Barclays, Halifax, Skipton Building Society and Clydesale and Yokrshore banks are among the providers all currently offering the bungs.
But mortgage fees and higher rates may not make the cash offer as generous as it first appears.
For example, Halifax is giving £1,000 cashback on a number of its mortgage, including its first-time buyer 1.63 per cent two-year fixed rate, available at a loan-to-value of 60 per cent.
However, the deal comes with a £790 fee, which cancels out all but £210 of the cashback.
It means borrowers need to look carefully at the overall cost of the mortgage, including repayments, fees and cashback to decide if it is good value.
For example, Skipton Building Society also offers £1,000 cashback – without product fees – on a 2.5 per cent fix at a loan-to-value of 85 per cent.
On a loan of £250,000 the deal would cost £25,928 over two years with monthly repayments of £1,222.
In comparison, HSBC currently offer a 1.39 per cent fix at the same 85 per cent LTV, with a booking fee of £999.
Even with the additional fee, a borrower would pay £24,687 over the two years with HSBC, less than with Skipton and with lower monthly payments of £987.
With more cashback deals on the market, borrowers have now been urged to check the overall cost of deals.
Charlotte Nelson, finance expert at Moneyfacts.co.uk, said: “With rates hitting the lowest on record and with nowhere else to go but up, mortgage providers are looking for other ways to attract borrowers – and cashback is just another weapon in their arsenal.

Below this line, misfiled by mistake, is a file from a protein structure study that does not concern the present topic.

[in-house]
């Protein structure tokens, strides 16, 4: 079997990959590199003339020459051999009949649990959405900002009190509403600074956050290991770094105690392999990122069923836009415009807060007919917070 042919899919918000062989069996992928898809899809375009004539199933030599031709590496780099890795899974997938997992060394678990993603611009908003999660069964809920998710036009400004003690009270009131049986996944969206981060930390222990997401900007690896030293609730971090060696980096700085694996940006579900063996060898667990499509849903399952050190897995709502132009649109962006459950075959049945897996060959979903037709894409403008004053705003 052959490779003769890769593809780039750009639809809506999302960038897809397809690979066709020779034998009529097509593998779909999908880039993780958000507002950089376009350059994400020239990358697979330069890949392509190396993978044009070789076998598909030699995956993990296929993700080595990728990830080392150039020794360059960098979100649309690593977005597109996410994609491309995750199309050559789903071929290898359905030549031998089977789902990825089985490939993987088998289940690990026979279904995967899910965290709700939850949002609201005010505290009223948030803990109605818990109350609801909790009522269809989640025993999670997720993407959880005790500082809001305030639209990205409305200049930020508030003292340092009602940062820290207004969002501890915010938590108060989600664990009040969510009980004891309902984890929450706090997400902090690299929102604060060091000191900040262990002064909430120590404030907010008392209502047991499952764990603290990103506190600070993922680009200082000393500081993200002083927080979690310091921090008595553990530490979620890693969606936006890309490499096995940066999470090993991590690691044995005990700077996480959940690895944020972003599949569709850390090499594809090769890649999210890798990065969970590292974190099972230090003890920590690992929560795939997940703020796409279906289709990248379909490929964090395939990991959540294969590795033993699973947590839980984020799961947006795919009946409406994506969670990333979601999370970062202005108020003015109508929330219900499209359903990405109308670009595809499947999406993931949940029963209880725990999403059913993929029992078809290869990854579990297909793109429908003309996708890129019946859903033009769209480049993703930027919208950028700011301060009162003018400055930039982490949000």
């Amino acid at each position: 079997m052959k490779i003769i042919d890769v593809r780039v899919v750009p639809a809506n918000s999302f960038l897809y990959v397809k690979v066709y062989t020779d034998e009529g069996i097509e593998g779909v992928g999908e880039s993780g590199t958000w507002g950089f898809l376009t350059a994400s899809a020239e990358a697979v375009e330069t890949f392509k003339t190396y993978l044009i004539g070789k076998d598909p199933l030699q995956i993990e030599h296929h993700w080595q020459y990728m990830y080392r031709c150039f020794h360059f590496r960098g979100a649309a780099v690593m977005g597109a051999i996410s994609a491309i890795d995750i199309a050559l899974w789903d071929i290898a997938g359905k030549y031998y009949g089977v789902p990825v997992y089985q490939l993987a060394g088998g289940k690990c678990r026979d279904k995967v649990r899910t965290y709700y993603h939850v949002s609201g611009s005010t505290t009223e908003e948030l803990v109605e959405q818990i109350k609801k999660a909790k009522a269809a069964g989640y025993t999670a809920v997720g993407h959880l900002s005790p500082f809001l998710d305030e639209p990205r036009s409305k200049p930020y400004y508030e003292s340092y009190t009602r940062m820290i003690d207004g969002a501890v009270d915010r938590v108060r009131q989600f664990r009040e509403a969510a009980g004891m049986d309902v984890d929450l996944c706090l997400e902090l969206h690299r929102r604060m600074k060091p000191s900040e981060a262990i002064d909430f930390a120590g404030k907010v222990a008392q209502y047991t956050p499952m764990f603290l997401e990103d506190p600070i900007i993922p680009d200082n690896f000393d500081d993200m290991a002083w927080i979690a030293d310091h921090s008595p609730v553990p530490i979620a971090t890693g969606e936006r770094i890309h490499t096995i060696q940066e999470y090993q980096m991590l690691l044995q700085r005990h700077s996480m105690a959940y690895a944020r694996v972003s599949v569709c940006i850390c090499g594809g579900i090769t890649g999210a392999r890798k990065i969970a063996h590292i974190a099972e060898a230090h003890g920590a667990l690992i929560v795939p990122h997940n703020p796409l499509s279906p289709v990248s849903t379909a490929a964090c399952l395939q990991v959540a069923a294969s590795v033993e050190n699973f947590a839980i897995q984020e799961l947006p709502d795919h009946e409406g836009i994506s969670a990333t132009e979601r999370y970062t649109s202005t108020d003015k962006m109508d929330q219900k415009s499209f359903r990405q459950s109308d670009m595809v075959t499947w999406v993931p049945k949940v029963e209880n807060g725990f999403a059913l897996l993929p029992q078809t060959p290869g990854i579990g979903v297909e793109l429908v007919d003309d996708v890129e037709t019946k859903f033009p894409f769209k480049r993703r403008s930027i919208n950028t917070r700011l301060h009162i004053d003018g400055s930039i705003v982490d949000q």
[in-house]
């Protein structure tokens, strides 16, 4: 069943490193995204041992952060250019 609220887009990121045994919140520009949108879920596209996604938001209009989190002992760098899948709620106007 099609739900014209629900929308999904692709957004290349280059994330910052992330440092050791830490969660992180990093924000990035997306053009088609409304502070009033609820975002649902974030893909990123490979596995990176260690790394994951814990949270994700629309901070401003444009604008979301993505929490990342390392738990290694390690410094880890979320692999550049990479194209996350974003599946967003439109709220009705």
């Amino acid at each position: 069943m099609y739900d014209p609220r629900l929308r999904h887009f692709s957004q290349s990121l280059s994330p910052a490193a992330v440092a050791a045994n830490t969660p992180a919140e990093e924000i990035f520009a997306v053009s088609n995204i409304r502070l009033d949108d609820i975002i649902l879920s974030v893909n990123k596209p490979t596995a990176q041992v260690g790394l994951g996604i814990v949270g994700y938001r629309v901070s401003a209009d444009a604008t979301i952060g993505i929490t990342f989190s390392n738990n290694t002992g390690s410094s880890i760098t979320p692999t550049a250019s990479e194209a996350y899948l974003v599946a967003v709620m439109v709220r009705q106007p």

“This cashback war is highly targeted towards first-time buyers who have little cash to spare after paying their initial deposit, and it is an easy way for lenders to increase their lending to this more risky group.”
“As buying a home is often the most expensive purchase many will make, it is little wonder that borrowers are being enticed by offerings of cold hard cash of up to £2,500.
“However, borrowers need to bear in mind that any cashback may not be paid upfront, with many offers typically being paid after the mortgage deal is completed.”
“The idea of free money may sound appealing but borrowers must consider these deals with caution as they are often accompanied by a slightly higher rate or fee. Mortgage applicants would be wise look at the product in its entirety to ensure that the best deal is obtained.”